Dr. Leisha Emens, 46, an oncologist and researcher at Johns Hopkins University, where she has worked for nearly a decade. She is the principal investigator on two small clinical trials of an experimental breast cancer vaccine she developed.
Annie Siple, 43, near Orlando, Fla. Entered Emens' second trial after her breast cancer spread to her liver and received her first shots in February. She lives with her husband and younger son and works as a waitress at a Disney World restaurant. The vaccine, to her, is as close to alternative medicine as she could find. She chose it to avoid what she considers the "poison" of chemotherapy.
Peggy Murphy, 57, near Lancaster, Pa. Entered Emens' first trial in October 2007. She complained of pain in her hip for years before doctors finally diagnosed it as a recurrence of the breast cancer she thought she had kicked. Her disease appears to be spreading. She lives with her daughter and grandchildren.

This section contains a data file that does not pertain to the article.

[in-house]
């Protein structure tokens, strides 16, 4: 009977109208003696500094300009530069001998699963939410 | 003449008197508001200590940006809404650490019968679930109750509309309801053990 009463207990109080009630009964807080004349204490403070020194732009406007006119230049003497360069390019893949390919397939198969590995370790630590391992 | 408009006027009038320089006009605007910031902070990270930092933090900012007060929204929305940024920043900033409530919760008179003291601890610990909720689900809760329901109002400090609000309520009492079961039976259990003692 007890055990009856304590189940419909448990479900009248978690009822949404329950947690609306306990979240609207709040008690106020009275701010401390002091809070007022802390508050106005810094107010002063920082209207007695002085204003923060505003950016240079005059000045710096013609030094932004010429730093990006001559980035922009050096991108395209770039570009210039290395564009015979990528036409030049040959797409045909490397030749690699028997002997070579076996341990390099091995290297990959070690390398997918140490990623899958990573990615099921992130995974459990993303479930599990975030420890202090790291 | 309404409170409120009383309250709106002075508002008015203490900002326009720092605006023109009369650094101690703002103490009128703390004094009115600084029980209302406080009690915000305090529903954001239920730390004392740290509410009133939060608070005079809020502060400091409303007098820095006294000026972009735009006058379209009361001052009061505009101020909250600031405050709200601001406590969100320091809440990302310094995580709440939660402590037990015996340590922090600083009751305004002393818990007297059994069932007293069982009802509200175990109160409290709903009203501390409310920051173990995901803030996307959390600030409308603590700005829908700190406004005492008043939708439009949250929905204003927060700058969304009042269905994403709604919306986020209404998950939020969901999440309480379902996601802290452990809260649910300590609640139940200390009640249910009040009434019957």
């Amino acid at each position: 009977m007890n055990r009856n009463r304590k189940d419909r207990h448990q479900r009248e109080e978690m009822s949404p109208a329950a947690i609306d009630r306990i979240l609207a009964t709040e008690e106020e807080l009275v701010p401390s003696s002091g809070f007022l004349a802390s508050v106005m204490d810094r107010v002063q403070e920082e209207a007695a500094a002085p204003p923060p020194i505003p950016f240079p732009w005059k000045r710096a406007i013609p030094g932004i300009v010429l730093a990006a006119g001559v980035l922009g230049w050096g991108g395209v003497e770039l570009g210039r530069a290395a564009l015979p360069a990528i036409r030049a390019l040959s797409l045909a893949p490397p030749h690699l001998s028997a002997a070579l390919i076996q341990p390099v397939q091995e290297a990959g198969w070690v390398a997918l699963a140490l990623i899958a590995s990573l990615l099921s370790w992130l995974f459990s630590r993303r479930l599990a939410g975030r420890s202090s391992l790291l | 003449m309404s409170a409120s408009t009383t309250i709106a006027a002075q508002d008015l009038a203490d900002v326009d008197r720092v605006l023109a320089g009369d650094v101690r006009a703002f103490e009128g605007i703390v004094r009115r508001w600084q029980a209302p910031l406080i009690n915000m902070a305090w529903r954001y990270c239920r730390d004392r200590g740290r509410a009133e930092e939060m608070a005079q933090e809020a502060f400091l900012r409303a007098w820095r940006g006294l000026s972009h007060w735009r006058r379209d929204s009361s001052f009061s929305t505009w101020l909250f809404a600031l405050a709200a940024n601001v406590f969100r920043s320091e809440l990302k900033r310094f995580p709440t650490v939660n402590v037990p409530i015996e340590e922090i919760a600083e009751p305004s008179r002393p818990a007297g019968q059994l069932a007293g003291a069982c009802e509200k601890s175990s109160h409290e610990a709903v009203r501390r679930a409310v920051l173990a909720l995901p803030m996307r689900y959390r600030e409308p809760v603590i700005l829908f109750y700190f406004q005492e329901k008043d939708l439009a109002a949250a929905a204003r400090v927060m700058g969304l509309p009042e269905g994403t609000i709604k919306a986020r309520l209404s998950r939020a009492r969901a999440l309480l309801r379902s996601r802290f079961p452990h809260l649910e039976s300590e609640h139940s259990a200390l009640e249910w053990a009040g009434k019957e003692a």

Darby Steadman, 38, Severna Park. Enrolled in Emens' second trial in April. She is scheduled for a fourth and final round of vaccine this month. The mother of two young children and the daughter of a breast cancer survivor, Steadman took the most aggressive approach to her breast cancer diagnosis: double mastectomy. She was told there was a less than 1 percent chance of recurrence, but the cancer came back.
Susan Marangi, 60, Parkville. Enrolled in Emens' first trial in December 2006, getting her last vaccination more than a year ago. It has been nearly 20 years since her first breast cancer diagnosis. She was cancer free for 11 years before she was told two years ago that her cancer had spread to her hip. Marangi is the unofficial leader of a loose-knit group of women in the trials who compare notes.